Online indexes can lead you to an image of a record with a quick search–if you are lucky enough that names are spelled and indexed correctly. Make certain the “next image” isn’t part of the item you located. Census records may be split over two pages, draft cards are often images of the front and back of the card, death certificates sometimes contain “supplements” directly after the original document.
Always look at the next image or two in any online set of images to make certain you’ve got it all–and look forward too as well.
Whenever using an index to local record, become familiar with the way in which the index is organized, what all the column headings mean, and who from the records actually appears in the index.
Some indexes are alphabetical only by first letter of last name. Some index by first letter of last name and partially by the first letter of the first name. Some group names by the first few letters of the last name.
Indexes to local records, since they are created at the local level can vary greatly from one location to another even within the same state. That difference can be even greater when indexes are created within different states.
If your relative lived in an area before the current county in which it is located was formed, do you know the names of the parent counties? Is it possible that early records of your ancestor are in the county seats of those counties, which may be some distance from the county where your ancestor lived and several counties “over” from the current county’s location.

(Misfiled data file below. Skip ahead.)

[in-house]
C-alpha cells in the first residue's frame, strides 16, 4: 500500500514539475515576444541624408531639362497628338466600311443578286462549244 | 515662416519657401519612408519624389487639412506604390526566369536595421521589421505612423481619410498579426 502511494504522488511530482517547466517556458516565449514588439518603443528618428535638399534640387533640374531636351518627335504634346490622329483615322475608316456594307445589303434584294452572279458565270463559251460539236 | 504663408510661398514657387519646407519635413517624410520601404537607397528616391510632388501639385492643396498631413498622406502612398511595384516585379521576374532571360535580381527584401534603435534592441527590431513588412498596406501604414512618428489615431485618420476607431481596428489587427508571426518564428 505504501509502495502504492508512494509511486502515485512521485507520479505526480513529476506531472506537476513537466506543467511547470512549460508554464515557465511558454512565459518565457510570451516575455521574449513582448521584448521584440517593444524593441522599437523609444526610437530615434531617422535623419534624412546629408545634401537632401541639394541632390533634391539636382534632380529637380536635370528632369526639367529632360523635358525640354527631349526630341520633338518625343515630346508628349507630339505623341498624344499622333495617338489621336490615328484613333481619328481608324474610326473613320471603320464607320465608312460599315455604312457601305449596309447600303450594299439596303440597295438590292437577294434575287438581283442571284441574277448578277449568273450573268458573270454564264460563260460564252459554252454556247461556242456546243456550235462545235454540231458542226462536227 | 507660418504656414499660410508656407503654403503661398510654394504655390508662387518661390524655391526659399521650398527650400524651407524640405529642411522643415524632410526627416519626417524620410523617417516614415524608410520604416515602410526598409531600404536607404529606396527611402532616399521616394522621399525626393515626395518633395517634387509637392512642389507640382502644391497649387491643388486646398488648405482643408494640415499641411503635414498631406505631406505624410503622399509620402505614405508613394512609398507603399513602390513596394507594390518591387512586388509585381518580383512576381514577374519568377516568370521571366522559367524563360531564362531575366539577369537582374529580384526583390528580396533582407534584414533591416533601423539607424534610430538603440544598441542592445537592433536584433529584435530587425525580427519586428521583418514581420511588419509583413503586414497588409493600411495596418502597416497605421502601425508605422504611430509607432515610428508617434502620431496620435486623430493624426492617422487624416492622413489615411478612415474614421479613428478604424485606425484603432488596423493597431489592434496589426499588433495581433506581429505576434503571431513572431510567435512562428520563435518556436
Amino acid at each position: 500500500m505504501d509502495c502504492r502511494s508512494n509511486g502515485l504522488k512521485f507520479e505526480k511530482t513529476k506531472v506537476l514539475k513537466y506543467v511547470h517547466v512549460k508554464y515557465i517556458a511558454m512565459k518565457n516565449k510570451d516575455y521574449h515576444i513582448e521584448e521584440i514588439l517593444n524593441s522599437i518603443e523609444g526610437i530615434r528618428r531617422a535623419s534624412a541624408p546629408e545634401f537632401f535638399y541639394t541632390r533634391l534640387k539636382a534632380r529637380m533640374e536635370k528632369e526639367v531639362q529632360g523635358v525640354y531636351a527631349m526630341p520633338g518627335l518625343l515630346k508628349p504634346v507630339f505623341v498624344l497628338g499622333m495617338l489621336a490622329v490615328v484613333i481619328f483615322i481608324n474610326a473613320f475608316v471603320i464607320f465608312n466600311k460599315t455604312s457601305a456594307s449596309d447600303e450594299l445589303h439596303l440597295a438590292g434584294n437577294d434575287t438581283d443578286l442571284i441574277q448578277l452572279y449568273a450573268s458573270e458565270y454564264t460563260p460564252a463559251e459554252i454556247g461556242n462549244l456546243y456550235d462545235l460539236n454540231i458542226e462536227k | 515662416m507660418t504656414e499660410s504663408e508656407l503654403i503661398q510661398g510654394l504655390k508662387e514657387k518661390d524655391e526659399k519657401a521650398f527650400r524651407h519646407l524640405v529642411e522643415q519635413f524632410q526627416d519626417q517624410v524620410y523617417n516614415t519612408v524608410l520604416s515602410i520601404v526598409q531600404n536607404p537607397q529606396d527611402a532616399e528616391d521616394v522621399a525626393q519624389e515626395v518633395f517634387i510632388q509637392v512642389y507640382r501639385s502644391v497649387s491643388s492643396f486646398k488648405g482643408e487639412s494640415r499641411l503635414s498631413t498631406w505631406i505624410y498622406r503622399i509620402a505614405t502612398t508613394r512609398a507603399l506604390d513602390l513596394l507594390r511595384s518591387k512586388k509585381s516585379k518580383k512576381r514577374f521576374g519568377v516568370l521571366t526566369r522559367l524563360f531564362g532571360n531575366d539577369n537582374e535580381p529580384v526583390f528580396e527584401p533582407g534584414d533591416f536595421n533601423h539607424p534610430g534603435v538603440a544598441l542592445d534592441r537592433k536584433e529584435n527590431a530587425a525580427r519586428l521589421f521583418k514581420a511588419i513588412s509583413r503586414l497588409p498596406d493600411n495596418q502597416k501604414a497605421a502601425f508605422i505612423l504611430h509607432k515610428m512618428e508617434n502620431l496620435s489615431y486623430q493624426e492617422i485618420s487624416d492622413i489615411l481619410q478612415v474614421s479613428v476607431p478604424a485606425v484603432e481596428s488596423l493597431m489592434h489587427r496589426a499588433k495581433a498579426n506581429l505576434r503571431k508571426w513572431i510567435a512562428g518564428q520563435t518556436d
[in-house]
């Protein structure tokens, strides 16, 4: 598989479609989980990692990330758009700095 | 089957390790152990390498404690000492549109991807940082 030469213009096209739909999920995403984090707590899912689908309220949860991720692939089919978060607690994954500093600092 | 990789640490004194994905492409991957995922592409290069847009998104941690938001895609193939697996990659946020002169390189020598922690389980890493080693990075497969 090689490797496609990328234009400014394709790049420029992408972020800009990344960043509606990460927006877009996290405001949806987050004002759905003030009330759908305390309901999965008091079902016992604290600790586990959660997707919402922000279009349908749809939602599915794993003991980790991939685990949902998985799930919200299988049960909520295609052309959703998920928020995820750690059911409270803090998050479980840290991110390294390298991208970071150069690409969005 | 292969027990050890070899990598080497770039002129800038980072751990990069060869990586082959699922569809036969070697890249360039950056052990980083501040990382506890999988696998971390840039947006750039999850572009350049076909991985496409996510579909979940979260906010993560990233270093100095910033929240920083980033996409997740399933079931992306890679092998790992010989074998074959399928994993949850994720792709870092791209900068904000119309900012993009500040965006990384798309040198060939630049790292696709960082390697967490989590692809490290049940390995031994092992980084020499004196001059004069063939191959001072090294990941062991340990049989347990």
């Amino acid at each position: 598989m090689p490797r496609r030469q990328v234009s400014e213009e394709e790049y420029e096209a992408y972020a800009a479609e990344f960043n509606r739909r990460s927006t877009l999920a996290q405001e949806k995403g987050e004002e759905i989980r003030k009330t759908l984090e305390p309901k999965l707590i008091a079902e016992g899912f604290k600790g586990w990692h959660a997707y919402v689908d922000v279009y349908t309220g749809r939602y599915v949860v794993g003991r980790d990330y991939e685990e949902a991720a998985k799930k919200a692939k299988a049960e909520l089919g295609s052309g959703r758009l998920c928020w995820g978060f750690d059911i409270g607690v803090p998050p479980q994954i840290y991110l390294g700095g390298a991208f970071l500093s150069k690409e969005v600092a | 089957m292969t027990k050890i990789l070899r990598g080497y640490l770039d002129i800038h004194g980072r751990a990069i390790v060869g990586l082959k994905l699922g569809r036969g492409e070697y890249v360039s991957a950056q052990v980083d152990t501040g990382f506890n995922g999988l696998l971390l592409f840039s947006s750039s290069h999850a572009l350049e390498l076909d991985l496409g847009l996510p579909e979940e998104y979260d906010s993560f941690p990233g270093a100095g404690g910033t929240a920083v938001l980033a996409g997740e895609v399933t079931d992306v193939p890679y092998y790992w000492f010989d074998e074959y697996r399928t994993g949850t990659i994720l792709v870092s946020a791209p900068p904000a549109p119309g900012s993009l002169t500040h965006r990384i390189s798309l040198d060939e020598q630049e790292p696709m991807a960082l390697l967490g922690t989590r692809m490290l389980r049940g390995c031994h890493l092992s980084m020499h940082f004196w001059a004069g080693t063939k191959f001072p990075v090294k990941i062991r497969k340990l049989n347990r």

Most counties in the United States have a genealogy–they just don’t have two parents and four grandparents–grin!
It’s great to ask a relative questions about your family history. Having a list of questions to ask can also make the interview process easier. But it is worth remembering that the details of an event may be remembered over a period of time and not necessarily during a one-hour interview. The interviewee may remember significant pieces of information long after the question and answer session is over.
And no matter how complete or comprehensive the list of questions seems to be, there can always be aspects of a specific family’s history that is not included. There will be questions the interviewee does not think to ask.
One way to ascertain this information is to maintain a relationship with the individual if at all possible–it can be via email, some form of instant messaging, actual telephone calls, handwritten letters, etc. A relative who is a Facebook friend may see your post about something tangentially related to your shared family history only to have it jog their mind about something they had seemingly forgotten forever and you had never even thought to ask about.
Keeping the communication going can help you to locate more information or at the very least allow the interviewee to provide additional details about an event they were only partially able to recollect initially.
We’ve mentioned this before, but it bears repeating:
DNA tests for genealogical research have been heavily marketed. There are times when they will solve problems–or at least help to solve a problem. But DNA needs to be used in concert with other forms of documentation that researchers have been using for years.
And DNA will not necessarily make your genealogical research easy. It will give you one more tool in your research toolbox.